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Ansonia striking clock. Full service.

This American Ansonia striking clock was in need of a good service. The springs are exposed in this type and they were extremely gunged up with thick grease. Making the clock unsusable. However, it's been cleaned and serviced and working very nicely. I've also cleaned and waxed the case, and to be honest, it looks pretty good!


Ansonia Clock Company was one of the prominent clock manufacturers in the United States during the late 19th and early 20th centuries. The company was founded in 1851 in Ansonia, Connecticut by Anson G. Phelps and two partners, initially operating under the name "Phelps, Dodge & Co." They began their business by producing copper and brass products, including clock cases.

In 1854, the company underwent a significant change when they hired a skilled clockmaker named Jerome Manufacturing Company, which allowed them to expand their production capabilities. They changed their name to "Ansonia Brass and Copper Company" and began manufacturing brass movements for their clocks. By 1859, they had completely shifted their focus to clock manufacturing and changed their name to the "Ansonia Clock Company."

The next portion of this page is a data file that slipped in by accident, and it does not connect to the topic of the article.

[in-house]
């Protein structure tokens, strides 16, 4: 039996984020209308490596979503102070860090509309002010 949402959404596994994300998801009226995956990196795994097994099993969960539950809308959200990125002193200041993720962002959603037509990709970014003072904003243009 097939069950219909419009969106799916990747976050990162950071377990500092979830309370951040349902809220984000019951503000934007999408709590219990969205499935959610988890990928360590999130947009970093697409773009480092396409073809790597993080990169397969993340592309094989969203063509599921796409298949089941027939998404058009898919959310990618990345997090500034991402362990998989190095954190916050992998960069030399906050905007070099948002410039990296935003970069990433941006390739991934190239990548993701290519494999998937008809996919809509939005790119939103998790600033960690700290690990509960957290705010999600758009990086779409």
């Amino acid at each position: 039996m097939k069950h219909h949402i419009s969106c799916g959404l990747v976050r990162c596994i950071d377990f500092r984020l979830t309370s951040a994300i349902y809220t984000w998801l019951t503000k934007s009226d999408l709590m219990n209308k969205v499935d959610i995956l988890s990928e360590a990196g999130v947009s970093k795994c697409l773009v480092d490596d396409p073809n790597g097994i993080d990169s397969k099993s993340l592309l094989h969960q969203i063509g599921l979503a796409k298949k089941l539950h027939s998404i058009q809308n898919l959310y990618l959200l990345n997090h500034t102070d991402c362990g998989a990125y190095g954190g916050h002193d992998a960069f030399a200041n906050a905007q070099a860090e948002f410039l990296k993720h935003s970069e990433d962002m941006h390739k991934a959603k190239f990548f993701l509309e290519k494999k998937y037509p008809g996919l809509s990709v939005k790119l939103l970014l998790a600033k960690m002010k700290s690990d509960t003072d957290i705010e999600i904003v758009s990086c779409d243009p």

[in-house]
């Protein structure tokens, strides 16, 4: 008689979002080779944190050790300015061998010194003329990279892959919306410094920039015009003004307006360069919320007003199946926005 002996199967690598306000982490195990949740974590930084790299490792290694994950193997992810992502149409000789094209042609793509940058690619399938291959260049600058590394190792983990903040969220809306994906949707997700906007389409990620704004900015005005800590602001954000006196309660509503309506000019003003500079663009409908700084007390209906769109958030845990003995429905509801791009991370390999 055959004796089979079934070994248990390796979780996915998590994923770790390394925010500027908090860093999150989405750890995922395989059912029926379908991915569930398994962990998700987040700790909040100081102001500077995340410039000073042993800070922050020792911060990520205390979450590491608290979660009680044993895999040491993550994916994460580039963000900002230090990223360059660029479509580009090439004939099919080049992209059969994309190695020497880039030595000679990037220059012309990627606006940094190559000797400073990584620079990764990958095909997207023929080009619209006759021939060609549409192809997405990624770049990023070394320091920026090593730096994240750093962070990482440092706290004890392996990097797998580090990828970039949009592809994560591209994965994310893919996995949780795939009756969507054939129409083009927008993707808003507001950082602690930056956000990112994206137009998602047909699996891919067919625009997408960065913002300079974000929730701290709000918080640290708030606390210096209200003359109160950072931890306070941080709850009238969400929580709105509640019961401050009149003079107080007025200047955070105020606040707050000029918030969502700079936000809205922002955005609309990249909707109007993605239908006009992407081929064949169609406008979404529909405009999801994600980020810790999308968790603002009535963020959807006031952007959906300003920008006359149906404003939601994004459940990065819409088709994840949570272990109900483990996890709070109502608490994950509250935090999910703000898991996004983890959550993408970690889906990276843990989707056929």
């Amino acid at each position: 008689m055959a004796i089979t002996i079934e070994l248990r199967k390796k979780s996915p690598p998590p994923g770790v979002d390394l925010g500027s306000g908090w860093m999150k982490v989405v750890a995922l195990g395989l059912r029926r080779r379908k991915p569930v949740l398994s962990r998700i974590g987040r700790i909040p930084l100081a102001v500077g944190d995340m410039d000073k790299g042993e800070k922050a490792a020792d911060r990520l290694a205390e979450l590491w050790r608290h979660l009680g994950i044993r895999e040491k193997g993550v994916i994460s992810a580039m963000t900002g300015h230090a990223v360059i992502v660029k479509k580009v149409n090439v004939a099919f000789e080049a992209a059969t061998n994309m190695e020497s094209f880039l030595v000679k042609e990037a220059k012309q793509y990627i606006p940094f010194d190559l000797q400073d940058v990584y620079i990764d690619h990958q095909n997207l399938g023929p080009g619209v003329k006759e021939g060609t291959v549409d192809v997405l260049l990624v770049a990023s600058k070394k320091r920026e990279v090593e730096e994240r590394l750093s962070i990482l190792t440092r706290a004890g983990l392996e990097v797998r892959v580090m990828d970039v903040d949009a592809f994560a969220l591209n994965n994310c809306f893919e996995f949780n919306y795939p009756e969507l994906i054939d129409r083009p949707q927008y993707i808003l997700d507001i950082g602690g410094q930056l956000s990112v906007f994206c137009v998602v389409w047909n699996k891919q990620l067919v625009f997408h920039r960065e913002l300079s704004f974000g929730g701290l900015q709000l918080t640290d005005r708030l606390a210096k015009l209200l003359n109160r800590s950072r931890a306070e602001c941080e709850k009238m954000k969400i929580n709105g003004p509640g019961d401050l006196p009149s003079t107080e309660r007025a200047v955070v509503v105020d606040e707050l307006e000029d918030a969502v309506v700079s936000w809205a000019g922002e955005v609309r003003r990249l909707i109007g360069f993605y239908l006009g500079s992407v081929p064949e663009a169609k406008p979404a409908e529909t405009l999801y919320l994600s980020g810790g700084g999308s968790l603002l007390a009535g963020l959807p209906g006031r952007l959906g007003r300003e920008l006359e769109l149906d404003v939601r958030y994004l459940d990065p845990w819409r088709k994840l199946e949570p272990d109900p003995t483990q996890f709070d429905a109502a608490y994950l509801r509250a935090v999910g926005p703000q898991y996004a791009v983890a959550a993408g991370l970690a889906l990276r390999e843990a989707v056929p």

Ansonia Clock Company quickly gained popularity and recognition for producing high-quality and affordable clocks. They embraced technological advancements and employed innovative manufacturing techniques, allowing them to produce a wide range of clocks, including mantel clocks, wall clocks, and grandfather clocks.

During the late 19th century, Ansonia Clock Company became one of the largest clock manufacturers in the world. They were known for their beautiful designs, intricate detailing, and diverse styles, ranging from Victorian and Gothic to Art Nouveau and Art Deco. The company attracted skilled artisans, designers, and craftsmen, who contributed to the creation of exquisite timepieces.

In addition to their domestic success, Ansonia Clock Company expanded its operations internationally. They established subsidiaries in several European countries, including England, Germany, and France, to cater to the global demand for their clocks.

However, the company faced financial difficulties during the Great Depression in the 1930s. Despite their efforts to adapt and introduce new products like radios and phonographs, Ansonia Clock Company struggled to stay afloat. In 1931, they filed for bankruptcy and ceased their clock production. The company's assets were sold to various buyers, including Russia, where some of the manufacturing equipment was transported and used in the production of Soviet-era clocks.

Today, Ansonia clocks from the company's heyday are highly sought after by collectors and enthusiasts. They are admired for their craftsmanship, aesthetic appeal, and historical significance, serving as a testament to the rich legacy of the Ansonia Clock Company in the American clockmaking industry.



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